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Wisconsin Gov. Issues 24-Hour Ultimatum for Missing Democrats

"They have one day to return to work."

Wisconsin Gov. Scott Walker's budget plan has stalled in the state legislature after the Senate Democratic caucus fled the state to avoid a confrontational vote. But now, after delaying action on the measure amid protests at the state capitol, Walker and his GOP allies are moving forward with the governor's 2011-2013 budget that will be unveiled Tuesday in a formal address.

Milwaukee's Journal-Sentinel reports:

Walker and GOP legislative leaders had sought to pass the budget repair bill before he gave the larger budget speech and even delayed it for a week to allow for more time. But Democratic senators have blocked passage by remaining in Illinois, leaving Walker and his GOP allies in the Legislature to deal with both proposals at the same time.

Meanwhile, Walker said Democrats need to return by Tuesday and pass the repair bill or time would run out on a deal to delay payment of $165 million in state debt to solve the budget problems this year and avoid up to 1,500 layoffs. Democrats denied that, offering a different plan that they said would avoid layoffs.

"Now they have one day to return to work before the state loses out on the chance to refinance debt, saving taxpayers $165 million this fiscal year," Walker spokesman Cullen Werwie said. "Failure to return to work and cast their votes will lead to more painful and aggressive spending cuts in the very near future."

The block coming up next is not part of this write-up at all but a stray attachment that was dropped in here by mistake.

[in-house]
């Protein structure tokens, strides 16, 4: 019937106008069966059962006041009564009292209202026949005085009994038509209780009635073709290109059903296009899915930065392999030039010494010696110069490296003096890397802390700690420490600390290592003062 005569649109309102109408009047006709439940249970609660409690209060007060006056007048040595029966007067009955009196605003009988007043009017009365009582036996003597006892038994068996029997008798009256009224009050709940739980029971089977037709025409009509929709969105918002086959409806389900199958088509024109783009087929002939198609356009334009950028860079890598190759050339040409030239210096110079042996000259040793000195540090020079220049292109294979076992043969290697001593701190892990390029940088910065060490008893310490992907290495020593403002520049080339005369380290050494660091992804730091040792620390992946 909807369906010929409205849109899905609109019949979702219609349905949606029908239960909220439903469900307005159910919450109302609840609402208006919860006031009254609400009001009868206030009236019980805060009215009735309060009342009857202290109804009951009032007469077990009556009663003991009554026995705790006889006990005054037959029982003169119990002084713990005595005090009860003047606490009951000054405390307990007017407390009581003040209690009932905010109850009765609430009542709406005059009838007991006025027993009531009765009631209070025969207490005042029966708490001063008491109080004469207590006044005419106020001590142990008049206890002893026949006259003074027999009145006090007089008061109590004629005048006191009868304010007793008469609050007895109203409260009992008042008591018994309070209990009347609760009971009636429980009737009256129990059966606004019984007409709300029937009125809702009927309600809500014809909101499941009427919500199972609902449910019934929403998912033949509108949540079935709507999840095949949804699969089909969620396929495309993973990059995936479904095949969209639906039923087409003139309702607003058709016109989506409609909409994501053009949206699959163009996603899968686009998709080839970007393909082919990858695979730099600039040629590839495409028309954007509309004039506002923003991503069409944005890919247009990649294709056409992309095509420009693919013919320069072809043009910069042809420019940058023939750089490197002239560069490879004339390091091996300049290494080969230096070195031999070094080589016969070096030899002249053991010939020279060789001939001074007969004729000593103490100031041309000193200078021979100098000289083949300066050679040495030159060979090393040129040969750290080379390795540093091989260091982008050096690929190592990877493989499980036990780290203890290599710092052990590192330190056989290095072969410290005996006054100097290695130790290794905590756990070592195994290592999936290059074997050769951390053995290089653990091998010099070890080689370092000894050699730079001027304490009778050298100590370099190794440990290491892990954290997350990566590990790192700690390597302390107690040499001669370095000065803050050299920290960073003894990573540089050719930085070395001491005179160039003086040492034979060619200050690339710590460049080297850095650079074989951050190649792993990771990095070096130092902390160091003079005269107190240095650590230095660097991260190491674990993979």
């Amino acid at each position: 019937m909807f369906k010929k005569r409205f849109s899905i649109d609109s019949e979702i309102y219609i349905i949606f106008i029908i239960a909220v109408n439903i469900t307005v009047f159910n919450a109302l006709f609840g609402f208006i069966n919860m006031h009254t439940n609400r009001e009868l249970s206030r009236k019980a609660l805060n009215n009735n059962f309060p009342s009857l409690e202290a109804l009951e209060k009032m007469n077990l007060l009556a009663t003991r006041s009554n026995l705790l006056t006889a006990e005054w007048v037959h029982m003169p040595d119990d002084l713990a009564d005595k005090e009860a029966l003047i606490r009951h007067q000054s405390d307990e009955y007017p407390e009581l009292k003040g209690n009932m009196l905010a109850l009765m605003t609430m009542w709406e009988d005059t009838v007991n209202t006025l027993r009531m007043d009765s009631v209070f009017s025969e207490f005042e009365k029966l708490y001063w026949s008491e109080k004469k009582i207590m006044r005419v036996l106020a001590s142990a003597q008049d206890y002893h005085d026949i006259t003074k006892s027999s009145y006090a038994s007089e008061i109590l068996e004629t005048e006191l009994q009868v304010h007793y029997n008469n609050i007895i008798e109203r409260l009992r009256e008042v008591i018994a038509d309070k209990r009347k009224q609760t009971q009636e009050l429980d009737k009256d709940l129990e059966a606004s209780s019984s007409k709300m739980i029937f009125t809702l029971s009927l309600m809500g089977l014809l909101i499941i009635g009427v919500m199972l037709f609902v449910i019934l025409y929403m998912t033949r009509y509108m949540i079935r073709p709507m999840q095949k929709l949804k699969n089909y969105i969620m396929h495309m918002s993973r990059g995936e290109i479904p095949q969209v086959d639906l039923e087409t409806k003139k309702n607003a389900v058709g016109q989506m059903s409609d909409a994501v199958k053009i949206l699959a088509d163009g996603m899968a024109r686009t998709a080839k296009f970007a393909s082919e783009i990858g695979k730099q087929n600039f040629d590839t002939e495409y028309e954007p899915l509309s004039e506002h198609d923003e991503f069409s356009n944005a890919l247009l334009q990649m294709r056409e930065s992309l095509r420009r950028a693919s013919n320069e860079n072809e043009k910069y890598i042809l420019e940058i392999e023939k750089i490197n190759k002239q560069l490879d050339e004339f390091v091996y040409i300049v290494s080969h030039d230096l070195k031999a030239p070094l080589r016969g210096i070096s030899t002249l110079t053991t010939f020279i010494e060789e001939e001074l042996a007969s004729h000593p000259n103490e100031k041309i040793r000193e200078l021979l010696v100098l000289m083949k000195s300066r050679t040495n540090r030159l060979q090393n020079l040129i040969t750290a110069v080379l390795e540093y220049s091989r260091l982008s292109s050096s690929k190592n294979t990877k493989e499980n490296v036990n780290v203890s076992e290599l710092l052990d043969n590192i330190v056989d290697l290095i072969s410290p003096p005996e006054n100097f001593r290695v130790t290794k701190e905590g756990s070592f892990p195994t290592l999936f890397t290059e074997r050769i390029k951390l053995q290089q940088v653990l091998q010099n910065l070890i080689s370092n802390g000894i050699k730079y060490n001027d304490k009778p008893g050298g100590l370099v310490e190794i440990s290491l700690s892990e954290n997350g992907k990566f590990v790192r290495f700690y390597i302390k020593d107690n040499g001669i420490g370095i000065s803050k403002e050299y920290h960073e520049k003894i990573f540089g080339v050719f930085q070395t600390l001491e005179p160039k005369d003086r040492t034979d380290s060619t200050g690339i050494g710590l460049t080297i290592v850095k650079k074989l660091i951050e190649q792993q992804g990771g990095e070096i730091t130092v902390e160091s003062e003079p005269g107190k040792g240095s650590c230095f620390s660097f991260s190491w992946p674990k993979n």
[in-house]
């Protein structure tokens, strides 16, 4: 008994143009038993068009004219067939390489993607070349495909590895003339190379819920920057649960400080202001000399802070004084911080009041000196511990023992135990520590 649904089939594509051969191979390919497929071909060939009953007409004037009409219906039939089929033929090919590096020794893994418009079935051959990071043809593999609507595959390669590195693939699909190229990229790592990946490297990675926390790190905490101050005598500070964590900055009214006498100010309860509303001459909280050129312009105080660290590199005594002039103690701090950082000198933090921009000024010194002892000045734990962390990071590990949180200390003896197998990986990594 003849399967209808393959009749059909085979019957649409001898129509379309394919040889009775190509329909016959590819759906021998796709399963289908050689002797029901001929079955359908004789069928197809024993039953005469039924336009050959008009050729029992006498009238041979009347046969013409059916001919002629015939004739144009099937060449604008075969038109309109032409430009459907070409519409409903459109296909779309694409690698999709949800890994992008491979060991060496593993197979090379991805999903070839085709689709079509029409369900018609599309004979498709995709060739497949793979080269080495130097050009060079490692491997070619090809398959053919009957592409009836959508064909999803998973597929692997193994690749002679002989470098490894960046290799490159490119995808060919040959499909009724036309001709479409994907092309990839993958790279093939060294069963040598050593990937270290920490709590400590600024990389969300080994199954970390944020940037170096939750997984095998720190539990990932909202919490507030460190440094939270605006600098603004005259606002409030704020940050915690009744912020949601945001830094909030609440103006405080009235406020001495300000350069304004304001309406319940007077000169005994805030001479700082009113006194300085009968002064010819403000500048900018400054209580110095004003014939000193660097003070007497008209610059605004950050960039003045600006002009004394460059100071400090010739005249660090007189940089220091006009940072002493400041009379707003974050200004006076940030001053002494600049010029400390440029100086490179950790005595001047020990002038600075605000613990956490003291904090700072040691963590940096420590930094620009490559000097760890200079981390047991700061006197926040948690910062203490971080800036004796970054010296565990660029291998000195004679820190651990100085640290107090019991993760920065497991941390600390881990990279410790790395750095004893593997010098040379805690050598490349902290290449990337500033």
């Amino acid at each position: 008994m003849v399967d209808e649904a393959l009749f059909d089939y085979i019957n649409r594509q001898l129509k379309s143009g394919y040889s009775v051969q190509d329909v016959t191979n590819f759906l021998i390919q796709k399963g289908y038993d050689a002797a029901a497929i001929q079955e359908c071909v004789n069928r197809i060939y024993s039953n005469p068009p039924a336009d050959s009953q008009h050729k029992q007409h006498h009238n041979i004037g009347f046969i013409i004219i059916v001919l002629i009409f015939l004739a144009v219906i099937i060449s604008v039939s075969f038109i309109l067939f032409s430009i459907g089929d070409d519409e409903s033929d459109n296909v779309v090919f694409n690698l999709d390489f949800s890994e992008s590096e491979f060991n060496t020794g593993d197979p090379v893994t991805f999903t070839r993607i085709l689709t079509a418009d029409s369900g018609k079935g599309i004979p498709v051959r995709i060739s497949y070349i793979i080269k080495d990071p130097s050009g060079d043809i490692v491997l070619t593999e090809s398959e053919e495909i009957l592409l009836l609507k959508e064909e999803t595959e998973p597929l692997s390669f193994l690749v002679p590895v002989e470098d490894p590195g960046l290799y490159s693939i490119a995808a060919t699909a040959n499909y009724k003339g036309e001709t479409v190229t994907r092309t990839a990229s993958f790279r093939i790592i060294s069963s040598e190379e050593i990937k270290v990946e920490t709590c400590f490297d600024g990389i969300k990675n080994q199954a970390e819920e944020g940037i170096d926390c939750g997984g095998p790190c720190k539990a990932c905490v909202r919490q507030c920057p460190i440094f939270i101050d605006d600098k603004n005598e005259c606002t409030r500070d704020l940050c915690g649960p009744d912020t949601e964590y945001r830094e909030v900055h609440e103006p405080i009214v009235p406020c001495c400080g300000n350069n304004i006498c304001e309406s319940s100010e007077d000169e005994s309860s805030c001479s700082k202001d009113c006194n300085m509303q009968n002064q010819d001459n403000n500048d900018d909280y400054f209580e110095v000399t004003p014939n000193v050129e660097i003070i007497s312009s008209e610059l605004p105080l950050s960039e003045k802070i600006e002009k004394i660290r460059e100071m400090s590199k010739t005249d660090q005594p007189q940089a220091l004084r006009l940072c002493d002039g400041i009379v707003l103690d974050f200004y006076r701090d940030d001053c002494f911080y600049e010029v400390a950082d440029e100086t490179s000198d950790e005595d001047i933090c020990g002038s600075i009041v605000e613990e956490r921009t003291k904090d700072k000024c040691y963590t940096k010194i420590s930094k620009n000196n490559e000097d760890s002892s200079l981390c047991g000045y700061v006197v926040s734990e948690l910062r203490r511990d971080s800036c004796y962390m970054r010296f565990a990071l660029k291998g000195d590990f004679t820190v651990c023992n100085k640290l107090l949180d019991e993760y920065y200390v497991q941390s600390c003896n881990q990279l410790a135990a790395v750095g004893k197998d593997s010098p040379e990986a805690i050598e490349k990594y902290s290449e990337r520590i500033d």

Werwie said Walker was giving the Democrats 24-hour notice. He added that the governor will delay sending out layoff notices "as long as possible."

Werwie said that it would take a 30-day process to lay off union employees and a 15-day process to lay off non-union workers.

Predictably, Democrats responded to the governor's ultimatum with contempt.  Sen. Jon Erpenbach, a Democrat currently hiding out in Chicago, complained that Walker wasn't being honest with voters about what bond restructuring would do.  "He's not getting a lower interest rate - just deferring a payment and it's going to cost us $30 million" in interest, Erpenbach said.  "He's just kicking the can down the road."

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